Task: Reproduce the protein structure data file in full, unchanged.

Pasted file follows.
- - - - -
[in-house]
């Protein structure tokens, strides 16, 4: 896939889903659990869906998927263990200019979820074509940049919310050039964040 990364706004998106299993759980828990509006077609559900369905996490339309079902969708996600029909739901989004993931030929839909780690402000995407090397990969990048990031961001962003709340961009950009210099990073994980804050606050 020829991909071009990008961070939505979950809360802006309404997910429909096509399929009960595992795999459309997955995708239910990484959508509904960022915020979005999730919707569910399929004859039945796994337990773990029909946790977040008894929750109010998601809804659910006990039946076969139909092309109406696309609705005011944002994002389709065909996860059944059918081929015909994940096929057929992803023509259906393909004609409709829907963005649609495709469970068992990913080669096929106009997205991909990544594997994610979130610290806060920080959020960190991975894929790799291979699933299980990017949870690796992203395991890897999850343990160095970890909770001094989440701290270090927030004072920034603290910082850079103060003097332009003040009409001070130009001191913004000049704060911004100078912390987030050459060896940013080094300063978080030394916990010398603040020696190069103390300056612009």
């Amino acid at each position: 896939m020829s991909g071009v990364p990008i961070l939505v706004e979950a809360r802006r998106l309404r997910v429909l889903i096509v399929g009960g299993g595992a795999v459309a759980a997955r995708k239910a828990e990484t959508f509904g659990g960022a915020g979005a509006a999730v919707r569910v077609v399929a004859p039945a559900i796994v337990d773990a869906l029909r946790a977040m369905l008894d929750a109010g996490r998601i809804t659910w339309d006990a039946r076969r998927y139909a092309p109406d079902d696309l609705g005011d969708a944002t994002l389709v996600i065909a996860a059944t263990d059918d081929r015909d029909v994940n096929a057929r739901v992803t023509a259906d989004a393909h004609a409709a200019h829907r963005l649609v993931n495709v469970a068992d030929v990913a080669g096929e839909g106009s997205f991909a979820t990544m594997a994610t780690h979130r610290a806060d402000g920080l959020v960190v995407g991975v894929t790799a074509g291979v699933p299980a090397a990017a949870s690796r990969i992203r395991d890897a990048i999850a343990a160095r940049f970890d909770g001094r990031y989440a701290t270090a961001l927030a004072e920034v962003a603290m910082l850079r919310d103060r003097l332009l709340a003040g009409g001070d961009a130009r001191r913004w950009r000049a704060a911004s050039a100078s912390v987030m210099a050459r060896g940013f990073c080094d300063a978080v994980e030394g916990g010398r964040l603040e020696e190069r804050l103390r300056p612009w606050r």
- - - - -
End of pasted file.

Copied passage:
[in-house]
């Protein structure tokens, strides 16, 4: 896939889903659990869906998927263990200019979820074509940049919310050039964040 990364706004998106299993759980828990509006077609559900369905996490339309079902969708996600029909739901989004993931030929839909780690402000995407090397990969990048990031961001962003709340961009950009210099990073994980804050606050 020829991909071009990008961070939505979950809360802006309404997910429909096509399929009960595992795999459309997955995708239910990484959508509904960022915020979005999730919707569910399929004859039945796994337990773990029909946790977040008894929750109010998601809804659910006990039946076969139909092309109406696309609705005011944002994002389709065909996860059944059918081929015909994940096929057929992803023509259906393909004609409709829907963005649609495709469970068992990913080669096929106009997205991909990544594997994610979130610290806060920080959020960190991975894929790799291979699933299980990017949870690796992203395991890897999850343990160095970890909770001094989440701290270090927030004072920034603290910082850079103060003097332009003040009409001070130009001191913004000049704060911004100078912390987030050459060896940013080094300063978080030394916990010398603040020696190069103390300056612009």
């Amino acid at each position: 896939m020829s991909g071009v990364p990008i961070l939505v706004e979950a809360r802006r998106l309404r997910v429909l889903i096509v399929g009960g299993g595992a795999v459309a759980a997955r995708k239910a828990e990484t959508f509904g659990g960022a915020g979005a509006a999730v919707r569910v077609v399929a004859p039945a559900i796994v337990d773990a869906l029909r946790a977040m369905l008894d929750a109010g996490r998601i809804t659910w339309d006990a039946r076969r998927y139909a092309p109406d079902d696309l609705g005011d969708a944002t994002l389709v996600i065909a996860a059944t263990d059918d081929r015909d029909v994940n096929a057929r739901v992803t023509a259906d989004a393909h004609a409709a200019h829907r963005l649609v993931n495709v469970a068992d030929v990913a080669g096929e839909g106009s997205f991909a979820t990544m594997a994610t780690h979130r610290a806060d402000g920080l959020v960190v995407g991975v894929t790799a074509g291979v699933p299980a090397a990017a949870s690796r990969i992203r395991d890897a990048i999850a343990a160095r940049f970890d909770g001094r990031y989440a701290t270090a961001l927030a004072e920034v962003a603290m910082l850079r919310d103060r003097l332009l709340a003040g009409g001070d961009a130009r001191r913004w950009r000049a704060a911004s050039a100078s912390v987030m210099a050459r060896g940013f990073c080094d300063a978080v994980e030394g916990g010398r964040l603040e020696e190069r804050l103390r300056p612009w606050r």